Has anyone worked with compartmentalised characters?

Bramandin

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Basically it's a character that compartmentalizes his roles and emotions.

I have a compartmentalized character and he's pretty fun to work with. He's the hereditary baron of a fortress (title is Head Chancellor) and his older son was magically selected from birth to join a cadre of sorcerers. As a politician, his motivation is to guide his son to favor the fortress when dealing with the cadre. He was called out on it early on and dug into the fatherly motivation to protect his son... to the point where he became paranoid that the cadre was trying to hurt his son when he was taken elsewhere for lessons. Who he was as a person was subsumed under those two other identities and their motivations. But that all fell apart so he has a chance to grow as a person without having to carry all of that baggage from before.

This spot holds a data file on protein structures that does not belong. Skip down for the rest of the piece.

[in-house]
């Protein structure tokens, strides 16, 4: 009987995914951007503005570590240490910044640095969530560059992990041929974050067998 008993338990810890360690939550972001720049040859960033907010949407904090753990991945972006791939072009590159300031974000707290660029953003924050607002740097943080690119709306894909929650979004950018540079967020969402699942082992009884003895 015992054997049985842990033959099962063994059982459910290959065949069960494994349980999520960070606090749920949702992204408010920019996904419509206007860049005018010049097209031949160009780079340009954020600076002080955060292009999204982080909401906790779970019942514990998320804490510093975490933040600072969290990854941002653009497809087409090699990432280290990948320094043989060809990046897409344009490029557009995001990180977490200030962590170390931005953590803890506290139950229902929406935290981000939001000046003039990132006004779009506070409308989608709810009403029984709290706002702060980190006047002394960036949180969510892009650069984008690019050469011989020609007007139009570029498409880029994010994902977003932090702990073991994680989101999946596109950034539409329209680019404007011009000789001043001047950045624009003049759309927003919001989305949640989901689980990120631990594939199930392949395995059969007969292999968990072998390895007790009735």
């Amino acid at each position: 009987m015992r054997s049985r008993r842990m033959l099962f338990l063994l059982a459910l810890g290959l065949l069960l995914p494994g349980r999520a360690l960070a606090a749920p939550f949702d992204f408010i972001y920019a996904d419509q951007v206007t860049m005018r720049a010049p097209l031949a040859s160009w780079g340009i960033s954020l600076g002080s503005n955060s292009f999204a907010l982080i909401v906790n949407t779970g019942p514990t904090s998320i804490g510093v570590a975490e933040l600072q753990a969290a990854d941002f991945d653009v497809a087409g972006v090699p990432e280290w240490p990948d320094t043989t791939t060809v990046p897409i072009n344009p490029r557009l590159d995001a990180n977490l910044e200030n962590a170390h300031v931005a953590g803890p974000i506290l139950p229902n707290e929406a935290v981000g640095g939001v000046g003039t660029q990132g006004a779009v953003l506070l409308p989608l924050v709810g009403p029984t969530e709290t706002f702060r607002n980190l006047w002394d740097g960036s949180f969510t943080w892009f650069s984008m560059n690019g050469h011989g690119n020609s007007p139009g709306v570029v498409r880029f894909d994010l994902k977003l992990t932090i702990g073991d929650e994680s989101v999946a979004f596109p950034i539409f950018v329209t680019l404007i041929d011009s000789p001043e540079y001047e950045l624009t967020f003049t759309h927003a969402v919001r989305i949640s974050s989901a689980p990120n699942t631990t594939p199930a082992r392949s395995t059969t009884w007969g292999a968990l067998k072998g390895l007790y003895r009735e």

Wayne Mack

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Giving a character two divergent traits is often fun and makes for an interesting character; it is also useful when setting up a betrayer character. I have a current character who switches from using country aphorisms to strategic planning and analysis. So far, the feedback I've gotten from early readers is that they enjoy the character and completely accept that alternating speaking style. I find that this tends to make for a deeper character by exposing more than one dimension. Have fun with your character; it sounds like an interesting plot line.
 

Jo Zebedee

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Have a look at Bujold's Vorkosigan books for a great execution of this: Mark Vorkosigan, Miles' brother, who starts to appear from Brothers in Arms, with the key compartmentilization happening in Mirror Dance
 

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